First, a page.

One of the most far-reaching laws affecting various types of agreements in the workplace was signed into law on August 9, 2019, by Illinois Governor Pritzker. Known as the Workplace Transparency Act, it applies to all contracts, agreements, clauses, or waivers entered into, modified, or extended on or after January 1, 2020. As the name of the act suggests, it is intended to provide transparency for these agreements and ensure that the parties involved are educated about the terms and deadlines the law puts in place. It applies to nearly every employer in Illinois.
Cramer Law is ready to assist Illinois employers, along with organizations that employ contractors or consultants in the state, to take a look at their employee handbooks, service and employment contracts, arbitration agreements and separation agreements to confirm that they are in compliance with the act.
Beginning July 1, 2020, employers will be required to disclose information about settlements for sexual harassment and other discrimination claims if requested during an investigation into a pending charge of discrimination, for example. Being able to define and identify sexual harassment is also addressed in this act.
In regards to contracts, one of the principal areas the act covers, here are some of the highlights:
Illinois employees as well as contractors or non-employees are covered by this law. So, contracts entered into with either group are covered. A non-employee is defined as individuals who are directly performing services for the employer pursuant to a contract, including contractors and consultants.
One of the significant parts of the Workplace Transparency Act affects arbitration clauses. Employers may no longer require arbitration of any claim arising under any law enforced by the Equal Employment Opportunity Commission (“EEOC”) or the Illinois Department of Human Rights (“IDHR”). This includes claims under Title VII of the Civil Rights Act of 1964, the Age Discrimination in Employment Act, Americans with Disabilities Act, the Equal Pay Act and the Illinois Human Rights Act. Any unilaterally required arbitration clause pertaining to EEO laws will be deemed void to the extent it denies substantive or procedural rights or remedies. So, employers cannot force individuals to keep allegations of harassment or retaliation confidential any longer.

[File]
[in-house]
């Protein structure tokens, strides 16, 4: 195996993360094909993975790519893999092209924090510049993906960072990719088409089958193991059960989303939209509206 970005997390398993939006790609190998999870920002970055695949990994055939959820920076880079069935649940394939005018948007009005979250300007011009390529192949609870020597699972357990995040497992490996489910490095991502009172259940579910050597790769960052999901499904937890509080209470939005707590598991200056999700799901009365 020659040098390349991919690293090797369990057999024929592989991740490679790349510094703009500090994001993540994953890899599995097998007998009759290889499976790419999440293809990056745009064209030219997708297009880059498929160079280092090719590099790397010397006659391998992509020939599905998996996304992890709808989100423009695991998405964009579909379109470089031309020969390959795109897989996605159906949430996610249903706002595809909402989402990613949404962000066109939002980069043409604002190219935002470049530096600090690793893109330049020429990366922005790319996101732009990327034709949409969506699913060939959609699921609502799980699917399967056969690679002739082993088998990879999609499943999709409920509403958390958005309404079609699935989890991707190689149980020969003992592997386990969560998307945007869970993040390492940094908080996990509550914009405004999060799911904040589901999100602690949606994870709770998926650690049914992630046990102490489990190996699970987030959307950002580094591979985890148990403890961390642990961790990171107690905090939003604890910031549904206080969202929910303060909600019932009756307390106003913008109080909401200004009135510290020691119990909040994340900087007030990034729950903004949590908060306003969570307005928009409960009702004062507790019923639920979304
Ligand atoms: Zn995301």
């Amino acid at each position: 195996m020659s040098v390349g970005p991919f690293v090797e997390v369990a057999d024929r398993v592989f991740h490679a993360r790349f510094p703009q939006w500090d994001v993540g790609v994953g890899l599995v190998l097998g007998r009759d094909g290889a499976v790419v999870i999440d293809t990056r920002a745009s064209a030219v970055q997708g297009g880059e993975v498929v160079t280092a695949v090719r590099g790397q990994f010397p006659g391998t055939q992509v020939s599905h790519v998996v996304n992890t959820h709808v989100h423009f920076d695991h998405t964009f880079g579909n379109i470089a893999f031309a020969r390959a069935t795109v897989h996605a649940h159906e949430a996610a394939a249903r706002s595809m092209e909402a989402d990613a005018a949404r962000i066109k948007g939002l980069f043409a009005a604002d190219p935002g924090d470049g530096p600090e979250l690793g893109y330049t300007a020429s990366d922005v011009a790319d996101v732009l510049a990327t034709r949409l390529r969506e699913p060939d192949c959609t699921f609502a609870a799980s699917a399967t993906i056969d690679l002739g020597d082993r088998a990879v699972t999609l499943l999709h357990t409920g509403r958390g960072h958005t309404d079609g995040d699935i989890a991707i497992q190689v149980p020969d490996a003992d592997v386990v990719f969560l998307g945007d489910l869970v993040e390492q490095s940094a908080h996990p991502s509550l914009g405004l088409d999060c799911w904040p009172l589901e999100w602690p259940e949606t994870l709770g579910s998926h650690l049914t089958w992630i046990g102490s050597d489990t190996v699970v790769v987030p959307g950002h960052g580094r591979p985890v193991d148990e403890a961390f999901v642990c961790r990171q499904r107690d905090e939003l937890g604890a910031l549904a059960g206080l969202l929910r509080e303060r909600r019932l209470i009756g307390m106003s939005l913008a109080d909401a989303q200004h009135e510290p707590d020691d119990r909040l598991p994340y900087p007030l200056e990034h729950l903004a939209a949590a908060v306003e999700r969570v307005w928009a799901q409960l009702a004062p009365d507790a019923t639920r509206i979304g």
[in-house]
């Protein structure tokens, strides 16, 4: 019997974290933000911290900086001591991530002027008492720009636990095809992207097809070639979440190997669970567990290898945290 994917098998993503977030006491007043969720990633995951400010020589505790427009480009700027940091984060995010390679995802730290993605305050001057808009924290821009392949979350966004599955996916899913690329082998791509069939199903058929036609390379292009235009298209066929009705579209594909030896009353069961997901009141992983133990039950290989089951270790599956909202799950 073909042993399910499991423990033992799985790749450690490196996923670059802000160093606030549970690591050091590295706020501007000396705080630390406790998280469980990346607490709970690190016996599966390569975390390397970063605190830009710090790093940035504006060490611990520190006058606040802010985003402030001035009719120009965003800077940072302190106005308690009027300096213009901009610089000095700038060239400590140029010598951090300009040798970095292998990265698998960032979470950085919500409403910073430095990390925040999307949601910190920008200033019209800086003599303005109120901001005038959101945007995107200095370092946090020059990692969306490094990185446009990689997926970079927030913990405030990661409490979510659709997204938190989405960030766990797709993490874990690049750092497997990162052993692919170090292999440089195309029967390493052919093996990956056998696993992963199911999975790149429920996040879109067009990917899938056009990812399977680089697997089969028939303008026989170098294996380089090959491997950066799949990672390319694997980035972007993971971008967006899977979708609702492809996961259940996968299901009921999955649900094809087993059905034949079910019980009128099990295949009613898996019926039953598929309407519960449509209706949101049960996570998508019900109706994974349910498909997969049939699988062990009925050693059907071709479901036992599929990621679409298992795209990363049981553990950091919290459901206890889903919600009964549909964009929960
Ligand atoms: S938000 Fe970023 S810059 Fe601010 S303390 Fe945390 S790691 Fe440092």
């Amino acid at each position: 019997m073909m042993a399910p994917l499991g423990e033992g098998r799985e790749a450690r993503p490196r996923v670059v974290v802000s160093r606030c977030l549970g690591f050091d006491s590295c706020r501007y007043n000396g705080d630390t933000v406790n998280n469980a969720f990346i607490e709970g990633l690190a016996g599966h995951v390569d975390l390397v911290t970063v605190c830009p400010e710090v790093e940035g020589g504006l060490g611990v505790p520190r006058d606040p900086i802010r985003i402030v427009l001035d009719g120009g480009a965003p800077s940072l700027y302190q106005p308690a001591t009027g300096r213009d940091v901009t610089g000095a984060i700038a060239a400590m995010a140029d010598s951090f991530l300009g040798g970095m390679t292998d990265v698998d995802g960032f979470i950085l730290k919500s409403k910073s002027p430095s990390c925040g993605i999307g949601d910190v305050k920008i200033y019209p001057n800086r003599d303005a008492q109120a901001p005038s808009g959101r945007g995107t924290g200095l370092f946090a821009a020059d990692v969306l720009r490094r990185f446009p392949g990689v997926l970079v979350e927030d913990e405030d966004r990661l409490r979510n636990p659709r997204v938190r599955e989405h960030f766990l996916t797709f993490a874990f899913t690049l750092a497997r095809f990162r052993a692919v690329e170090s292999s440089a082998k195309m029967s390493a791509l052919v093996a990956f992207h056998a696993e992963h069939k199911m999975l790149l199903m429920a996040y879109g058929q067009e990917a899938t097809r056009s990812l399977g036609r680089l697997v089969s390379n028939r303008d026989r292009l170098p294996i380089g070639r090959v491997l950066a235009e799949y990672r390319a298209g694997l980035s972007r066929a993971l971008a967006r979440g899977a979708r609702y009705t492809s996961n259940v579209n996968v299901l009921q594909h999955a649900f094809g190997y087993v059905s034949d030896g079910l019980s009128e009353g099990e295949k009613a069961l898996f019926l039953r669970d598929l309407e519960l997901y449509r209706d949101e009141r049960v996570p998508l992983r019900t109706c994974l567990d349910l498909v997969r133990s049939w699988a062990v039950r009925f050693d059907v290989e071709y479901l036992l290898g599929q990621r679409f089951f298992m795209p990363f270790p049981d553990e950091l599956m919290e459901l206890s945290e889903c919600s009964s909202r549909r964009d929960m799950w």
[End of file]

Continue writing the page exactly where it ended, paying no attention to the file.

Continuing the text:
Along these same lines, employers may no longer unilaterally require employees to accept employment or continued employment based on an agreement that has the sole purpose of preventing people from making truthful statements or disclosures about violations of EEO laws (e.g., a confidentiality clause that prohibits reporting of EEO violations).
Certain conditions are outlined in the law that will allow foragreements that reflect mutual conditions of employment (e.g., that are negotiated between an employer and employee in good faith for consideration in order to obtain or retain employment). However, those conditions must meet specific requirements. They must be:
- in writing;
- demonstrate actual, knowing, and bargained-for consideration from both parties; and
- acknowledge the right
of the employee or prospective employee to
- report good-faith allegations of violations of EEO laws;
- report good-faith allegations of criminal conduct;
- participate in proceedings before EEOC and/or state or federal agency enforcing EEO laws; and
- make truthful statements required by law.
Other parts of this law pertain to employee termination and/or separation agreements that include confidentiality covenants relating to EEO violations. These are only allowed when:
- The employer notifies the employee in writing of his or her right to attorney review of the agreement before its execution;
- There is valid and bargained-for consideration for the exchange of confidentiality;
- The agreement does not waive claims of EEO violations that accrue after the date the agreement is executed;
- Confidentiality is the employee’s preference and is mutually beneficial to both parties;
- The employee has 21 days to consider the agreement before execution; and
- Unless knowingly and voluntarily waived by the employee, the employee has 7 calendar days following the execution of the agreement to revoke it.
In addition, employees may be entitled to attorneys’ fees for successful challenges to contracts that violate the act.